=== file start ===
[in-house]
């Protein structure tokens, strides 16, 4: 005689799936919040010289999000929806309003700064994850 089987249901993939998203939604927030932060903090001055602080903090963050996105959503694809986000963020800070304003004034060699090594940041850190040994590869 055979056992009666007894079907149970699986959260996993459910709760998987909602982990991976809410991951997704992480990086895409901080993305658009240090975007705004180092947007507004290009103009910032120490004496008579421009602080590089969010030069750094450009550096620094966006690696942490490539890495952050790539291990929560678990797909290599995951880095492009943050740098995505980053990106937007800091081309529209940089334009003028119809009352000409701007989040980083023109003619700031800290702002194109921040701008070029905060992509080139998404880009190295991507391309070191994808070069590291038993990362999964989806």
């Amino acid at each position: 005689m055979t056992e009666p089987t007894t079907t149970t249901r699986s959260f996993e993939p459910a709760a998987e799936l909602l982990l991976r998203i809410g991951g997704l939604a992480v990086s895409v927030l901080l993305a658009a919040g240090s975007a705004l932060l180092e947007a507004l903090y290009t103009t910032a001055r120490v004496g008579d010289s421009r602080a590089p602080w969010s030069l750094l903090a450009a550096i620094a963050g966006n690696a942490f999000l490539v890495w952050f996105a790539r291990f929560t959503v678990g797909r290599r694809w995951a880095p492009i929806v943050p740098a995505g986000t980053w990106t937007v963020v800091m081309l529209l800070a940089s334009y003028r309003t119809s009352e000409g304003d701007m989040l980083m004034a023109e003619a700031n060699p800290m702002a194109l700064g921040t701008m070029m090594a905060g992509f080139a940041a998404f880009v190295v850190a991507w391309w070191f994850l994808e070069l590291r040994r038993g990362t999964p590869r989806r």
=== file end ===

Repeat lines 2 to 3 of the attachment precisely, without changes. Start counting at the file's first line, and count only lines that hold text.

């Protein structure tokens, strides 16, 4: 005689799936919040010289999000929806309003700064994850 089987249901993939998203939604927030932060903090001055602080903090963050996105959503694809986000963020800070304003004034060699090594940041850190040994590869 055979056992009666007894079907149970699986959260996993459910709760998987909602982990991976809410991951997704992480990086895409901080993305658009240090975007705004180092947007507004290009103009910032120490004496008579421009602080590089969010030069750094450009550096620094966006690696942490490539890495952050790539291990929560678990797909290599995951880095492009943050740098995505980053990106937007800091081309529209940089334009003028119809009352000409701007989040980083023109003619700031800290702002194109921040701008070029905060992509080139998404880009190295991507391309070191994808070069590291038993990362999964989806």
């Amino acid at each position: 005689m055979t056992e009666p089987t007894t079907t149970t249901r699986s959260f996993e993939p459910a709760a998987e799936l909602l982990l991976r998203i809410g991951g997704l939604a992480v990086s895409v927030l901080l993305a658009a919040g240090s975007a705004l932060l180092e947007a507004l903090y290009t103009t910032a001055r120490v004496g008579d010289s421009r602080a590089p602080w969010s030069l750094l903090a450009a550096i620094a963050g966006n690696a942490f999000l490539v890495w952050f996105a790539r291990f929560t959503v678990g797909r290599r694809w995951a880095p492009i929806v943050p740098a995505g986000t980053w990106t937007v963020v800091m081309l529209l800070a940089s334009y003028r309003t119809s009352e000409g304003d701007m989040l980083m004034a023109e003619a700031n060699p800290m702002a194109l700064g921040t701008m070029m090594a905060g992509f080139a940041a998404f880009v190295v850190a991507w391309w070191f994850l994808e070069l590291r040994r038993g990362t999964p590869r989806r």